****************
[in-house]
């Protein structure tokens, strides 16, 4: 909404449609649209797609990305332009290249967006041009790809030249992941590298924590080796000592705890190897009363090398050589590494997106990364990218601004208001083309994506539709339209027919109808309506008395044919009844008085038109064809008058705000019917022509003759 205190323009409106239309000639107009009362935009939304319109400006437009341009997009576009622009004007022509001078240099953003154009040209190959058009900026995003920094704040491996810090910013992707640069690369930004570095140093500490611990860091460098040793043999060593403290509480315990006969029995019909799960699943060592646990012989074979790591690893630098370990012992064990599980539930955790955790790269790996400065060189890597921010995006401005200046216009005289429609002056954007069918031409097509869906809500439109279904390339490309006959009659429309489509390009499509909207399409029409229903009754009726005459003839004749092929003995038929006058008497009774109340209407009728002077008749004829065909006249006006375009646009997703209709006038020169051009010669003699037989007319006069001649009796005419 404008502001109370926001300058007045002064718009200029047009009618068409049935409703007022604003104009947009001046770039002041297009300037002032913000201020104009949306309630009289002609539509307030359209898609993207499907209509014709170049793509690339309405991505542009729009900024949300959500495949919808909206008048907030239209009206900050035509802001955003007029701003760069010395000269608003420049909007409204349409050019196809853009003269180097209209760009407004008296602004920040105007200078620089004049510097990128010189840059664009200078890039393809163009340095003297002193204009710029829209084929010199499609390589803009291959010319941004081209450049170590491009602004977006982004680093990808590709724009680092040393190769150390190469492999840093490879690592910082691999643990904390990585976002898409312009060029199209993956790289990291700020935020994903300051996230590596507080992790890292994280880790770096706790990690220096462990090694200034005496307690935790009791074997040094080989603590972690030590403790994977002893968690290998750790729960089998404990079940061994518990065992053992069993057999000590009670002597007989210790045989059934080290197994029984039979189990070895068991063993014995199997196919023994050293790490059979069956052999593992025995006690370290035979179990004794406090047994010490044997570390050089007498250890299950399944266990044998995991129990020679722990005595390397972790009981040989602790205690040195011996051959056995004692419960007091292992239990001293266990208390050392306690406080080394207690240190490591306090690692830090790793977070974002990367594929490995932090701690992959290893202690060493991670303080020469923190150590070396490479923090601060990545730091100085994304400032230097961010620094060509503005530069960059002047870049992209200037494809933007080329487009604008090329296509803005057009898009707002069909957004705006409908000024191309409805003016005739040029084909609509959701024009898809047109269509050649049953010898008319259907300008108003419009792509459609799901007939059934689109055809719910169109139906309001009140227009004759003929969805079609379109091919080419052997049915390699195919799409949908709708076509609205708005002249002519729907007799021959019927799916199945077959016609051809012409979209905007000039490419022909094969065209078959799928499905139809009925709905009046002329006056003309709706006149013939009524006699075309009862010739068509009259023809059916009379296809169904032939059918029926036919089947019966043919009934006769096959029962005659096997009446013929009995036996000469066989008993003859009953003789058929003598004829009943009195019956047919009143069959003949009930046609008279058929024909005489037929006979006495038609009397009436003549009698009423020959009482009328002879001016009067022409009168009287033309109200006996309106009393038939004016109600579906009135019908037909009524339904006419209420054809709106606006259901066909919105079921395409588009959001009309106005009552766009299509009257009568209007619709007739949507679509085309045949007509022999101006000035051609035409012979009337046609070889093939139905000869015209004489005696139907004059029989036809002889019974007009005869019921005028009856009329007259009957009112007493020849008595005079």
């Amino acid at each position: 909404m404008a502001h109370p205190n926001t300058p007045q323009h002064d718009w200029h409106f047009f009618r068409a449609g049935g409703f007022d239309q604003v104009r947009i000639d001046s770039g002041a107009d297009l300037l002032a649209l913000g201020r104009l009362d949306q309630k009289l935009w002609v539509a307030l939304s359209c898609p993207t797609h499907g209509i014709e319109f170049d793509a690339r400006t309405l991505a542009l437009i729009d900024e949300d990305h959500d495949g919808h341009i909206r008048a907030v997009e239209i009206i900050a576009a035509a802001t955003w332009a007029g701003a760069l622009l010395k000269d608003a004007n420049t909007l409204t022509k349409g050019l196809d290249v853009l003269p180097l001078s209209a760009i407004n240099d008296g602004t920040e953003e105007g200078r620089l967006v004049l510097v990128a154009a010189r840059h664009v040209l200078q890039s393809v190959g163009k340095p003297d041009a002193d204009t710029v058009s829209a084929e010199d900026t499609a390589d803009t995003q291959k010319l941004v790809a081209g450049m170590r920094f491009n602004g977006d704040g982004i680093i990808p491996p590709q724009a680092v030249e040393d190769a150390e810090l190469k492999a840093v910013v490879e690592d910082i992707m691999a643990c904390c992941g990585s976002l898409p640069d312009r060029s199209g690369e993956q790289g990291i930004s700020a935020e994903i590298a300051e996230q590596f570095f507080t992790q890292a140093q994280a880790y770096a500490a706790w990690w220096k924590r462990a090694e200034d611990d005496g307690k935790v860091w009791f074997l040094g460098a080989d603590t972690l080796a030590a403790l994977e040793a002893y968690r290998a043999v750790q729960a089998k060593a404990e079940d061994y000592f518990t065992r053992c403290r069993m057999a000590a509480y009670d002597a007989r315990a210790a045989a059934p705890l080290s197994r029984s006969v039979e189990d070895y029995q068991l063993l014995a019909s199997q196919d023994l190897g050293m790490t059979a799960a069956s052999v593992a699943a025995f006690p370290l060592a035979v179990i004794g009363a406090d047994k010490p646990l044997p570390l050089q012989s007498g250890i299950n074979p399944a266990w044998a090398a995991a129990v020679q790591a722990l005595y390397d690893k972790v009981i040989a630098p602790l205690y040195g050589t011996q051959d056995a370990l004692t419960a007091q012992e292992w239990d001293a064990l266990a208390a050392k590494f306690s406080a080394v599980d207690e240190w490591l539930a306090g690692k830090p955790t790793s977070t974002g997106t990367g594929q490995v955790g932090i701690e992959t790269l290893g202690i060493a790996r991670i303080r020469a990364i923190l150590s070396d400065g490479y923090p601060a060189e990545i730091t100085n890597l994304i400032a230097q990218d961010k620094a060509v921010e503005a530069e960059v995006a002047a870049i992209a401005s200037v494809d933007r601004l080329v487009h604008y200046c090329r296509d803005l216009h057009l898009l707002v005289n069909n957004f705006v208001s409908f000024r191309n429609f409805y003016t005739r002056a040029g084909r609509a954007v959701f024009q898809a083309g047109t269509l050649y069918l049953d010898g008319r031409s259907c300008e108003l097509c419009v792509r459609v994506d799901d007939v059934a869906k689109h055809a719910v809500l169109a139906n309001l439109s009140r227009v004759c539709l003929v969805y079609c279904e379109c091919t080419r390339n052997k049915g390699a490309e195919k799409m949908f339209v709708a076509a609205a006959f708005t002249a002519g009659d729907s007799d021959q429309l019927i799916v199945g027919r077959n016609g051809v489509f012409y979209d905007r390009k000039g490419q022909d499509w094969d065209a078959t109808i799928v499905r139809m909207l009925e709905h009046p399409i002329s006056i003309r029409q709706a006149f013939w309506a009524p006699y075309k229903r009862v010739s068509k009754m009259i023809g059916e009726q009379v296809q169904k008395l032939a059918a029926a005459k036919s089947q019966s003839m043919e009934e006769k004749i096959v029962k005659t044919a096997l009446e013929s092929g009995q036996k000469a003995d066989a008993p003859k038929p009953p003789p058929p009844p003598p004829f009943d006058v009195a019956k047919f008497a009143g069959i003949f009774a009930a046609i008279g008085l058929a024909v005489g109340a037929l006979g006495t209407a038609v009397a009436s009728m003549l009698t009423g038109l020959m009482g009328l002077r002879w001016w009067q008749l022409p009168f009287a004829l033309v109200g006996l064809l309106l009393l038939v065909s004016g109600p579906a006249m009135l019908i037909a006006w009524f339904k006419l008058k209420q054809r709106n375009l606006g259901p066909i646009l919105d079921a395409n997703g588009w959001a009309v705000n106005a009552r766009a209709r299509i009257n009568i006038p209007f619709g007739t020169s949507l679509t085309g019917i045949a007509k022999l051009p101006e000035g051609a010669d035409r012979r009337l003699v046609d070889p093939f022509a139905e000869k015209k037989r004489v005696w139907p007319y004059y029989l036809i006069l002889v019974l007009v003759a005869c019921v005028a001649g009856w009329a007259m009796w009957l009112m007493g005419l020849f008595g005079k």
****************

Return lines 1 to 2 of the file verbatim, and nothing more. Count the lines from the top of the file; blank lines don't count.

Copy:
[in-house]
């Protein structure tokens, strides 16, 4: 909404449609649209797609990305332009290249967006041009790809030249992941590298924590080796000592705890190897009363090398050589590494997106990364990218601004208001083309994506539709339209027919109808309506008395044919009844008085038109064809008058705000019917022509003759 205190323009409106239309000639107009009362935009939304319109400006437009341009997009576009622009004007022509001078240099953003154009040209190959058009900026995003920094704040491996810090910013992707640069690369930004570095140093500490611990860091460098040793043999060593403290509480315990006969029995019909799960699943060592646990012989074979790591690893630098370990012992064990599980539930955790955790790269790996400065060189890597921010995006401005200046216009005289429609002056954007069918031409097509869906809500439109279904390339490309006959009659429309489509390009499509909207399409029409229903009754009726005459003839004749092929003995038929006058008497009774109340209407009728002077008749004829065909006249006006375009646009997703209709006038020169051009010669003699037989007319006069001649009796005419 404008502001109370926001300058007045002064718009200029047009009618068409049935409703007022604003104009947009001046770039002041297009300037002032913000201020104009949306309630009289002609539509307030359209898609993207499907209509014709170049793509690339309405991505542009729009900024949300959500495949919808909206008048907030239209009206900050035509802001955003007029701003760069010395000269608003420049909007409204349409050019196809853009003269180097209209760009407004008296602004920040105007200078620089004049510097990128010189840059664009200078890039393809163009340095003297002193204009710029829209084929010199499609390589803009291959010319941004081209450049170590491009602004977006982004680093990808590709724009680092040393190769150390190469492999840093490879690592910082691999643990904390990585976002898409312009060029199209993956790289990291700020935020994903300051996230590596507080992790890292994280880790770096706790990690220096462990090694200034005496307690935790009791074997040094080989603590972690030590403790994977002893968690290998750790729960089998404990079940061994518990065992053992069993057999000590009670002597007989210790045989059934080290197994029984039979189990070895068991063993014995199997196919023994050293790490059979069956052999593992025995006690370290035979179990004794406090047994010490044997570390050089007498250890299950399944266990044998995991129990020679722990005595390397972790009981040989602790205690040195011996051959056995004692419960007091292992239990001293266990208390050392306690406080080394207690240190490591306090690692830090790793977070974002990367594929490995932090701690992959290893202690060493991670303080020469923190150590070396490479923090601060990545730091100085994304400032230097961010620094060509503005530069960059002047870049992209200037494809933007080329487009604008090329296509803005057009898009707002069909957004705006409908000024191309409805003016005739040029084909609509959701024009898809047109269509050649049953010898008319259907300008108003419009792509459609799901007939059934689109055809719910169109139906309001009140227009004759003929969805079609379109091919080419052997049915390699195919799409949908709708076509609205708005002249002519729907007799021959019927799916199945077959016609051809012409979209905007000039490419022909094969065209078959799928499905139809009925709905009046002329006056003309709706006149013939009524006699075309009862010739068509009259023809059916009379296809169904032939059918029926036919089947019966043919009934006769096959029962005659096997009446013929009995036996000469066989008993003859009953003789058929003598004829009943009195019956047919009143069959003949009930046609008279058929024909005489037929006979006495038609009397009436003549009698009423020959009482009328002879001016009067022409009168009287033309109200006996309106009393038939004016109600579906009135019908037909009524339904006419209420054809709106606006259901066909919105079921395409588009959001009309106005009552766009299509009257009568209007619709007739949507679509085309045949007509022999101006000035051609035409012979009337046609070889093939139905000869015209004489005696139907004059029989036809002889019974007009005869019921005028009856009329007259009957009112007493020849008595005079």